When Karan threatens Michael with the gun, it is the moment where he reveals himself as the more dangerous of the two villains. I’ve always felt the intelligent and practical bad guys were more frightening. Someone convinced they are doing the right thing and that the ends justify the means is the most dangerous combination but ruthless practicality is up there. I’ve laid hints throughout the book that Karan is more than he seems and you’ll discover more as we go through the series. He carefully assesses the situation and chooses the course of action which promises the best chance for survival and eventual vengeance.
Dani also displays her growth in the final confrontation. Unlike with Chomp and Hulk, she’s able to think through the possibilities and decide what is the best course of action. She’s not about to let them go but she can be patient and wait for the right time.
Vincent is my note of tragedy. He’s not cracking jokes or making sarcastic rebuttals. His mind has been rewritten and he was abandoned. He wanted to believe in what Dalhard was offering so badly that he threw away everything else in his life and now he’s left with nothing. I think everyone has had experience with someone who used them and threw them away, leaving them feeling like the biggest kind of fool and loser.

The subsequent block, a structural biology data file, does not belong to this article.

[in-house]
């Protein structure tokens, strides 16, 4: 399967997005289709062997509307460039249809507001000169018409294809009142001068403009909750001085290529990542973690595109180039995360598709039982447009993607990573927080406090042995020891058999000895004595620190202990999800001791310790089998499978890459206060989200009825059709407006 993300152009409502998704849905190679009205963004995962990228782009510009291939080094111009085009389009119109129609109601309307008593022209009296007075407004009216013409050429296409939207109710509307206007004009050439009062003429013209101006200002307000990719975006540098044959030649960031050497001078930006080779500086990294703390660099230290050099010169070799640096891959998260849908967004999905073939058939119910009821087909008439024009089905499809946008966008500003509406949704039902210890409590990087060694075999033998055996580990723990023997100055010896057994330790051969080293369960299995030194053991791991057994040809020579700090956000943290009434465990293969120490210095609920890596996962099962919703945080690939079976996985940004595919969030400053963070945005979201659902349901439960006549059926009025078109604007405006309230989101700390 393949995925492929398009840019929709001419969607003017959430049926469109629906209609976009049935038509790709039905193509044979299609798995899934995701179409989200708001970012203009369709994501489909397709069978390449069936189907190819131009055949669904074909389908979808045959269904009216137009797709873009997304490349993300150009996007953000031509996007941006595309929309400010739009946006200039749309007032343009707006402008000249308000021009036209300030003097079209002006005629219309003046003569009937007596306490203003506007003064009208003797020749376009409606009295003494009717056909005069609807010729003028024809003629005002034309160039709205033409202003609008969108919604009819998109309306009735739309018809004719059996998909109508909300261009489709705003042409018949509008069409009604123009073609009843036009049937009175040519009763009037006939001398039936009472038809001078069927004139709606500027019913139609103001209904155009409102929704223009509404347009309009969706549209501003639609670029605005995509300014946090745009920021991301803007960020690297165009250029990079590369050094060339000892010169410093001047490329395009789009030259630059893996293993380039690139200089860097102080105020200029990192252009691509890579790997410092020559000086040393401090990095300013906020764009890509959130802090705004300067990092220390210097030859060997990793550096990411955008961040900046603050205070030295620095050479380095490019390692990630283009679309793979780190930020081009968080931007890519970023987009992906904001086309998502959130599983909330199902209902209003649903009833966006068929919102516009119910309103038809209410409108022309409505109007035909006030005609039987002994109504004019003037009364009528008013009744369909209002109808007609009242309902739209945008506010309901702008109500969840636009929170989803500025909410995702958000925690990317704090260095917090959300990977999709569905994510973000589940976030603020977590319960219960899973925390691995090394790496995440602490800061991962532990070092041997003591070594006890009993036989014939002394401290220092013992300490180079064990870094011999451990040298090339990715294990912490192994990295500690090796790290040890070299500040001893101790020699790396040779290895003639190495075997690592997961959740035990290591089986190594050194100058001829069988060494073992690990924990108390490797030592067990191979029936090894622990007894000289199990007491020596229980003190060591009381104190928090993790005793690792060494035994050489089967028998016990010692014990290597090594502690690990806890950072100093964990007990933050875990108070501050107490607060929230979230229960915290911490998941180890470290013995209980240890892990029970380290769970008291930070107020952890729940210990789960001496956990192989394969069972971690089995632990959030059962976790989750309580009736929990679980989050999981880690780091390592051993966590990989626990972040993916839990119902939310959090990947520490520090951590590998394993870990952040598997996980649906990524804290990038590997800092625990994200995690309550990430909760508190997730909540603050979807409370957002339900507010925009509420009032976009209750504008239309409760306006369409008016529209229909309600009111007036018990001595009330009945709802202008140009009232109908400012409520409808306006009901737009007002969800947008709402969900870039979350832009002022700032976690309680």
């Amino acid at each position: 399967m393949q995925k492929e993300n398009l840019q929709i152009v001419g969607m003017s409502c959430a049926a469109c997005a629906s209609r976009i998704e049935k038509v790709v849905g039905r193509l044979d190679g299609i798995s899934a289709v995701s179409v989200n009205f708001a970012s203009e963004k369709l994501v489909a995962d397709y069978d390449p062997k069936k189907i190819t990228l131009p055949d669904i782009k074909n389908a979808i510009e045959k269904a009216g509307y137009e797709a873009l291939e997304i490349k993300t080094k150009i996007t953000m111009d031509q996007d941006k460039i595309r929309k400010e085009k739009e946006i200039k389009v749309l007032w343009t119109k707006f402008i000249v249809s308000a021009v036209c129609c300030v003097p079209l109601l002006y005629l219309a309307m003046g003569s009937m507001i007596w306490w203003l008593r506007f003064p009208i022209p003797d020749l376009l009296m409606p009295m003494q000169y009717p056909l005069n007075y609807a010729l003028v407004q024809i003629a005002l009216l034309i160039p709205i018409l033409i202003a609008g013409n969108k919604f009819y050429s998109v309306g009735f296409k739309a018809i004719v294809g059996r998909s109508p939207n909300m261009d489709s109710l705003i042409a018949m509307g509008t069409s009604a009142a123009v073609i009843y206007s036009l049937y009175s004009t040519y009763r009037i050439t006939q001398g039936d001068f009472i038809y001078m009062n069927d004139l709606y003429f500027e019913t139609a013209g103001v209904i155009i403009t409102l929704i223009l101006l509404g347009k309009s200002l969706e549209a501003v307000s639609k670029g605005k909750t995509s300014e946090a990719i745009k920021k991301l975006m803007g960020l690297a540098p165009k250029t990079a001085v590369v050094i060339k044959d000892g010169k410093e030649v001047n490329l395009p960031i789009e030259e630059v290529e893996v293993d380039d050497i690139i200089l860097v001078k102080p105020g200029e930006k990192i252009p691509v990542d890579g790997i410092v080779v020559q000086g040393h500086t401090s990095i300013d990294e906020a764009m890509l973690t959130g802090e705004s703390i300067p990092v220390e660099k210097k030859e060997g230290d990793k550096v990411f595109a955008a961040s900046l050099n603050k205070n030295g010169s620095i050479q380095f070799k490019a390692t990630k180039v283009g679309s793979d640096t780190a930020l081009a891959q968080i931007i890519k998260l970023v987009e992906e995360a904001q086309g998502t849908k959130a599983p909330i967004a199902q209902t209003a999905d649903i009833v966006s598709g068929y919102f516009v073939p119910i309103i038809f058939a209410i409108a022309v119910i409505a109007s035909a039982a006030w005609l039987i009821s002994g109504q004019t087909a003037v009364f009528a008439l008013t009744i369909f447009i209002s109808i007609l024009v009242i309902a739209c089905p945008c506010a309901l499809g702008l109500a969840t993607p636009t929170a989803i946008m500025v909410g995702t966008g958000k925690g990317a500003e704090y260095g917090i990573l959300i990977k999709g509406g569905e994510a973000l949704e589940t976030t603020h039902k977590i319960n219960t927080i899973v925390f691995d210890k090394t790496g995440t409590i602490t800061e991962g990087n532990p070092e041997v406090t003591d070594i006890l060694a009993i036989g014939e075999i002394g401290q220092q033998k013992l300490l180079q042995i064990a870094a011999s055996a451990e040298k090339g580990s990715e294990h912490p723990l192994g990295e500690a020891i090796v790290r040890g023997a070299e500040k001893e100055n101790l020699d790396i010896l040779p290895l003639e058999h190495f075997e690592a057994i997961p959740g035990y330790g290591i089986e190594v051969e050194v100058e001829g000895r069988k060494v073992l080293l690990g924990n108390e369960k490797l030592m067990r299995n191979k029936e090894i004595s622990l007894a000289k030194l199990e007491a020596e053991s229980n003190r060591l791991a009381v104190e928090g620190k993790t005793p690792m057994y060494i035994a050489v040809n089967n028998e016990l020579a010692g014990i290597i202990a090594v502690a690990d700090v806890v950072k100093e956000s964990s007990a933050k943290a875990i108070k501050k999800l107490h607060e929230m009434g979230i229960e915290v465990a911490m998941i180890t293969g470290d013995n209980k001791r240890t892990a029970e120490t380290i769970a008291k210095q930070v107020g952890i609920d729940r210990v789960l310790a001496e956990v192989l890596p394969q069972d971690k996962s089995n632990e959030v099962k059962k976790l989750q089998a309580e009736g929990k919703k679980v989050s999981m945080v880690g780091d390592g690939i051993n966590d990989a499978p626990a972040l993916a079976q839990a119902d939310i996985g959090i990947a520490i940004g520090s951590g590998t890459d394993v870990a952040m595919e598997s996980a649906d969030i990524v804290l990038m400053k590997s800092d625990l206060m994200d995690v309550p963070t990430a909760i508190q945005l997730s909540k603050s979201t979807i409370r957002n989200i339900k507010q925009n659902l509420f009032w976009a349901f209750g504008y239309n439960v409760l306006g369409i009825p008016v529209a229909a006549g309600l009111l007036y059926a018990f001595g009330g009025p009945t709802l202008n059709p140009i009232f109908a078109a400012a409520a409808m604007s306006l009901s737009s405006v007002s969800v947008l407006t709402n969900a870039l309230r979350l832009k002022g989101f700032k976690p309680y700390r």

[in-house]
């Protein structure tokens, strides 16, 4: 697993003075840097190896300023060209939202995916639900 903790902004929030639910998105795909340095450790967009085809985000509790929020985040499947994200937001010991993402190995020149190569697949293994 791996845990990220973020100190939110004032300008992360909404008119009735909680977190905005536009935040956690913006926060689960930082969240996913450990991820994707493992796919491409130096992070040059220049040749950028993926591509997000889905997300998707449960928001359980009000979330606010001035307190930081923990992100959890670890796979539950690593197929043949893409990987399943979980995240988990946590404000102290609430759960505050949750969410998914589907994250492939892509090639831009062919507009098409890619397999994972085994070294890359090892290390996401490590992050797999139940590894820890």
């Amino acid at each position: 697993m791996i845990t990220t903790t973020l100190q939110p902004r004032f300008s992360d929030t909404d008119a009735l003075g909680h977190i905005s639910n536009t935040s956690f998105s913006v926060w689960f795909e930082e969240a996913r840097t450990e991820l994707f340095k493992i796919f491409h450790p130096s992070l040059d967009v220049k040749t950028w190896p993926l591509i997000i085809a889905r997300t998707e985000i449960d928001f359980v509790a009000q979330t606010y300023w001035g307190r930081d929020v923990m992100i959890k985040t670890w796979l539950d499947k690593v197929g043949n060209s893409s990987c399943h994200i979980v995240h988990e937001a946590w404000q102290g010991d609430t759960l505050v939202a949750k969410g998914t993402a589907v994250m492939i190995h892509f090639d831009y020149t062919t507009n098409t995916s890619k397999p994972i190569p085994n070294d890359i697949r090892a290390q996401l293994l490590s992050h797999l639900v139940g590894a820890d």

Nada is my true hero. She sacrificed herself to save them all. That defines heroism in my mind. She patiently waited until she had the best chance and then acted decisively and without hesitation. She is my tribute to all those who have sacrificed themselves to make others safe.
Bernie is irrepressible childhood at its best. She has perfect faith that the universe will work itself out in her favor. I miss feeling that way and I didn’t want to take it away from her.